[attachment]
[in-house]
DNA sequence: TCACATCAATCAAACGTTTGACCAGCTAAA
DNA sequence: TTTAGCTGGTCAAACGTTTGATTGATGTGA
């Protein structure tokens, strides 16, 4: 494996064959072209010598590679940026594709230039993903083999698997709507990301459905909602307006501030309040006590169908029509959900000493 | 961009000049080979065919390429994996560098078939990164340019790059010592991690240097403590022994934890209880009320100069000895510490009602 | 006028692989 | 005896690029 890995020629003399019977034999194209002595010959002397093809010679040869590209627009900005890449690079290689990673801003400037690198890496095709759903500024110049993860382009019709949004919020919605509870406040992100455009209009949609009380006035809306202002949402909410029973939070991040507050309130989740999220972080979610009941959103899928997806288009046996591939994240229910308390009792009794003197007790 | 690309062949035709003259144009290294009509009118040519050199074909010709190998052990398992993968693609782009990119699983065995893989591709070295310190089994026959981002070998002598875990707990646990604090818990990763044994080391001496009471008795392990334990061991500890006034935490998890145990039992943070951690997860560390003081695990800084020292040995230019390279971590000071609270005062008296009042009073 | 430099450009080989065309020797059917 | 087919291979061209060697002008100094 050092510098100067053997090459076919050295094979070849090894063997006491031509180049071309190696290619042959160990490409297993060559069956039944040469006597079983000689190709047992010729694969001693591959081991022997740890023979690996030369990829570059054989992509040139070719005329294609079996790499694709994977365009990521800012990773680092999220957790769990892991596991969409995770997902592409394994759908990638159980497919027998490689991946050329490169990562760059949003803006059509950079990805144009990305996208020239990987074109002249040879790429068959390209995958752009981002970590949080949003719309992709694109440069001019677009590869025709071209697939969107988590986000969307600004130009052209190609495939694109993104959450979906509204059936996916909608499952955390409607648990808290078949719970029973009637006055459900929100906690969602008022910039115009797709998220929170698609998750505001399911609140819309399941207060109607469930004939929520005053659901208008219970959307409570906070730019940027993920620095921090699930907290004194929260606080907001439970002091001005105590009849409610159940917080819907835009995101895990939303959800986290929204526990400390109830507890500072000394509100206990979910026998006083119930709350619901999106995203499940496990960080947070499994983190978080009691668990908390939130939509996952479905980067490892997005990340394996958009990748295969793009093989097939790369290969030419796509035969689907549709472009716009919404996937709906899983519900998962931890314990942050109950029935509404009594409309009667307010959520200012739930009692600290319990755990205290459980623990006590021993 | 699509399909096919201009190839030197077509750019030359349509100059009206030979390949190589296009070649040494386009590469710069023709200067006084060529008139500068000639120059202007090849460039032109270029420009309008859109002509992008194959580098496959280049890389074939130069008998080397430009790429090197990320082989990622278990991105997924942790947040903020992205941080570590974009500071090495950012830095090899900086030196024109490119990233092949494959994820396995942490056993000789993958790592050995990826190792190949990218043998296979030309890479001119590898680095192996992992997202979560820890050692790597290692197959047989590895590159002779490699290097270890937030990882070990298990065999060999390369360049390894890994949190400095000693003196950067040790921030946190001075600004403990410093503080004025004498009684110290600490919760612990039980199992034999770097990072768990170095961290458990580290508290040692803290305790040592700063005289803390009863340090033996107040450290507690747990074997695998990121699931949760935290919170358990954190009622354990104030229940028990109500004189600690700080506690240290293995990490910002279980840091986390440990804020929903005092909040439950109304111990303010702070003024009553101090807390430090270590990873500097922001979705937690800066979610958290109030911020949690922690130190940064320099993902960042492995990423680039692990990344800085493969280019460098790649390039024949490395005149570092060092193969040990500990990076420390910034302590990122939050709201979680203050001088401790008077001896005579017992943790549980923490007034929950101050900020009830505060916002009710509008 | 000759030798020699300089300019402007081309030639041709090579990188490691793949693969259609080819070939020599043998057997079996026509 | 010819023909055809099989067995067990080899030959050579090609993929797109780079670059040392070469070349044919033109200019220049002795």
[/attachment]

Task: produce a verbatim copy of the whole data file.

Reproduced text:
[in-house]
DNA sequence: TCACATCAATCAAACGTTTGACCAGCTAAA
DNA sequence: TTTAGCTGGTCAAACGTTTGATTGATGTGA
């Protein structure tokens, strides 16, 4: 494996064959072209010598590679940026594709230039993903083999698997709507990301459905909602307006501030309040006590169908029509959900000493 | 961009000049080979065919390429994996560098078939990164340019790059010592991690240097403590022994934890209880009320100069000895510490009602 | 006028692989 | 005896690029 890995020629003399019977034999194209002595010959002397093809010679040869590209627009900005890449690079290689990673801003400037690198890496095709759903500024110049993860382009019709949004919020919605509870406040992100455009209009949609009380006035809306202002949402909410029973939070991040507050309130989740999220972080979610009941959103899928997806288009046996591939994240229910308390009792009794003197007790 | 690309062949035709003259144009290294009509009118040519050199074909010709190998052990398992993968693609782009990119699983065995893989591709070295310190089994026959981002070998002598875990707990646990604090818990990763044994080391001496009471008795392990334990061991500890006034935490998890145990039992943070951690997860560390003081695990800084020292040995230019390279971590000071609270005062008296009042009073 | 430099450009080989065309020797059917 | 087919291979061209060697002008100094 050092510098100067053997090459076919050295094979070849090894063997006491031509180049071309190696290619042959160990490409297993060559069956039944040469006597079983000689190709047992010729694969001693591959081991022997740890023979690996030369990829570059054989992509040139070719005329294609079996790499694709994977365009990521800012990773680092999220957790769990892991596991969409995770997902592409394994759908990638159980497919027998490689991946050329490169990562760059949003803006059509950079990805144009990305996208020239990987074109002249040879790429068959390209995958752009981002970590949080949003719309992709694109440069001019677009590869025709071209697939969107988590986000969307600004130009052209190609495939694109993104959450979906509204059936996916909608499952955390409607648990808290078949719970029973009637006055459900929100906690969602008022910039115009797709998220929170698609998750505001399911609140819309399941207060109607469930004939929520005053659901208008219970959307409570906070730019940027993920620095921090699930907290004194929260606080907001439970002091001005105590009849409610159940917080819907835009995101895990939303959800986290929204526990400390109830507890500072000394509100206990979910026998006083119930709350619901999106995203499940496990960080947070499994983190978080009691668990908390939130939509996952479905980067490892997005990340394996958009990748295969793009093989097939790369290969030419796509035969689907549709472009716009919404996937709906899983519900998962931890314990942050109950029935509404009594409309009667307010959520200012739930009692600290319990755990205290459980623990006590021993 | 699509399909096919201009190839030197077509750019030359349509100059009206030979390949190589296009070649040494386009590469710069023709200067006084060529008139500068000639120059202007090849460039032109270029420009309008859109002509992008194959580098496959280049890389074939130069008998080397430009790429090197990320082989990622278990991105997924942790947040903020992205941080570590974009500071090495950012830095090899900086030196024109490119990233092949494959994820396995942490056993000789993958790592050995990826190792190949990218043998296979030309890479001119590898680095192996992992997202979560820890050692790597290692197959047989590895590159002779490699290097270890937030990882070990298990065999060999390369360049390894890994949190400095000693003196950067040790921030946190001075600004403990410093503080004025004498009684110290600490919760612990039980199992034999770097990072768990170095961290458990580290508290040692803290305790040592700063005289803390009863340090033996107040450290507690747990074997695998990121699931949760935290919170358990954190009622354990104030229940028990109500004189600690700080506690240290293995990490910002279980840091986390440990804020929903005092909040439950109304111990303010702070003024009553101090807390430090270590990873500097922001979705937690800066979610958290109030911020949690922690130190940064320099993902960042492995990423680039692990990344800085493969280019460098790649390039024949490395005149570092060092193969040990500990990076420390910034302590990122939050709201979680203050001088401790008077001896005579017992943790549980923490007034929950101050900020009830505060916002009710509008 | 000759030798020699300089300019402007081309030639041709090579990188490691793949693969259609080819070939020599043998057997079996026509 | 010819023909055809099989067995067990080899030959050579090609993929797109780079670059040392070469070349044919033109200019220049002795």